Science & Technology Book Reviews (page 163)

Released: Jan. 14, 2002

"Breezy, captivating, and gross: just the sort of thing to brighten a mystery buff's day."
The worms crawl in, the worms crawl out. And so do a host of other nasty critters, says the noted British "maggotologist," that provide a wealth of data for students of murder and mayhem. Read full book review >
Released: Dec. 11, 2001

"Then again, maybe not. Ward paints an intriguing picture, but it's still only one possible roll of the evolutionary dice."
A smoothly told, plausible 360-degree scan of the evolutionary horizon, from the deep past into the far future. Read full book review >

Released: Dec. 3, 2001

"A cautionary tale of science gone terribly wrong."
Russian geneticist and ethicist Birstein takes a well-documented and highly disquieting tour through the abominations of Soviet science. Read full book review >
Released: Dec. 1, 2001

"Brings the science wars home for the lay reader by identifying the combatants, examining their goals, and exposing the strengths and weaknesses of their arguments."
A close analysis of the "science wars" examines the link between politics and epistemology. Read full book review >
Released: Dec. 1, 2001

"Absorbing history—but, with the jargon of academic sociology, an arduous read."
Far-reaching analysis by the author of the Information Age trilogy (The Rise of the Network Society, not reviewed, etc.) of the Internet's birth and its impact on a range of human activities, including business, social relationships, and politics. Read full book review >

THE STARS OF HEAVEN by Clifford A. Pickover
Released: Dec. 1, 2001

"Finding God in the details is possible, but labor-intensive."
Ambitious overview of astronomy, by the author of Strange Brains and Genius (1998), whose material here seems far more often strewn than marshaled. Read full book review >
Released: Dec. 1, 2001

"Great stuff: inspiring indeed."
A marvelous history of American invention, profiling George Washington Carver (industrial uses of agricultural products) and including six women: Sally Fox (naturally colored cotton), Marie-Claire King (advances in breast cancer), Stephanie Kwolek (Kevlar), and logician Erna Schneider Hoover (the computerized telephone switching system) among them. Read full book review >
Released: Nov. 13, 2001

"An epic tale, human stories, and science without equations: a likely candidate to fill the popular science niche so prominently occupied by Dava Sobel's Longitude."
Well-written and highly entertaining history of progressively more successful efforts to date the earth and later efforts to do the same for the universe. Read full book review >
Released: Nov. 12, 2001

"A clear, readable, fascinating overview of the tools and gadgets of the modern world."
The subtitle tells the story of this collection of technology columns from the New York Times. Read full book review >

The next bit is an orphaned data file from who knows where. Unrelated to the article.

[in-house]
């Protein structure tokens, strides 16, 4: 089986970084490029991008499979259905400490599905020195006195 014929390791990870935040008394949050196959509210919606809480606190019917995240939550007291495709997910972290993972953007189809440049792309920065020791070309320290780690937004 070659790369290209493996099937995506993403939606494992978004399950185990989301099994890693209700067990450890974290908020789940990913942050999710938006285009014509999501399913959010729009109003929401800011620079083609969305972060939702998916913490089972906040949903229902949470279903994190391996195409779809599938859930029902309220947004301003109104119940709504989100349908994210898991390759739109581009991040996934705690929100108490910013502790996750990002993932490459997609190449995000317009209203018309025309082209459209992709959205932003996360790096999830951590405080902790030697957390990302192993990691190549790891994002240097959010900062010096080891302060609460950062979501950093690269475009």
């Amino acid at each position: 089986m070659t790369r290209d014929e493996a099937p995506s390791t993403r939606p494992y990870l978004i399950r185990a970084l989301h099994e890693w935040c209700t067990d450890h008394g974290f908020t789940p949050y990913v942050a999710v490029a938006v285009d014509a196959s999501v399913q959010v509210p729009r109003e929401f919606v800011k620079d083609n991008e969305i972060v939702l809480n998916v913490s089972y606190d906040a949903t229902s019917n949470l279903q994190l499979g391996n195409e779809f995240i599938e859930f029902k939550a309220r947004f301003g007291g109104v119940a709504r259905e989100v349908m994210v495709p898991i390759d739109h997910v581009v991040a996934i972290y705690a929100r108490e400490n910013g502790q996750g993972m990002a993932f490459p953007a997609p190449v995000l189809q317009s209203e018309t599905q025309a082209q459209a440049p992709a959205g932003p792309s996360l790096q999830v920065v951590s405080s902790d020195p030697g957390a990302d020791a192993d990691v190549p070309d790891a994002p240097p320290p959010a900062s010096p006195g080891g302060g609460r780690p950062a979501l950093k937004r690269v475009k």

Released: Nov. 6, 2001

"Part manifesto, part jeremiad, but all essential reading for anyone concerned with the future of creative freedom in cyberspace."
The fate of free expression in cyberspace hangs in the balance, avers Lessig (Law/Stanford Univ.; Code: and Other Laws of Cyberspace, not reviewed), who offers practical advice to save it. Read full book review >
GAUDÍ by Gijs van Hensbergen
Released: Nov. 2, 2001

"Readers, then, should be reasonably well-acquainted with Gaudí's career before sampling this substantial but lumpy stew."
The first English-language biography of the great modern architect. Read full book review >
Released: Nov. 1, 2001

"There are plenty of strong personal opinions here (Neanderthals were a dead-end species; human evolution has stalled for the foreseeable future), but they ring true. The whole production is as absorbing and literate as one would expect from Tattersall."
A collection of eight original essays that make up a primer on evolution. Read full book review >
Kirkus Interview
Katey Sagal
author of GRACE NOTES
April 10, 2017

In her memoir Grace Notes, actress and singer/songwriter Katey Sagal takes you through the highs and lows of her life, from the tragic deaths of her parents to her long years in the Los Angeles rock scene, from being diagnosed with cancer at the age of twenty-eight to getting her big break on the fledgling FOX network as the wise-cracking Peggy Bundy on the beloved sitcom Married…with Children. Sparse and poetic, Grace Notes is an emotionally riveting tale of struggle and success, both professional and personal: Sagal’s path to sobriety; the stillbirth of her first daughter, Ruby; motherhood; the experience of having her third daughter at age 52 with the help of a surrogate; and her lifelong passion for music. “While this book is sure to please the author’s many fans, its thoughtful, no-regrets honesty will no doubt also appeal to readers of Hollywood memoirs seeking substance that goes beyond gossip and name-dropping,” our critic writes. “A candid, reflective memoir.” View video >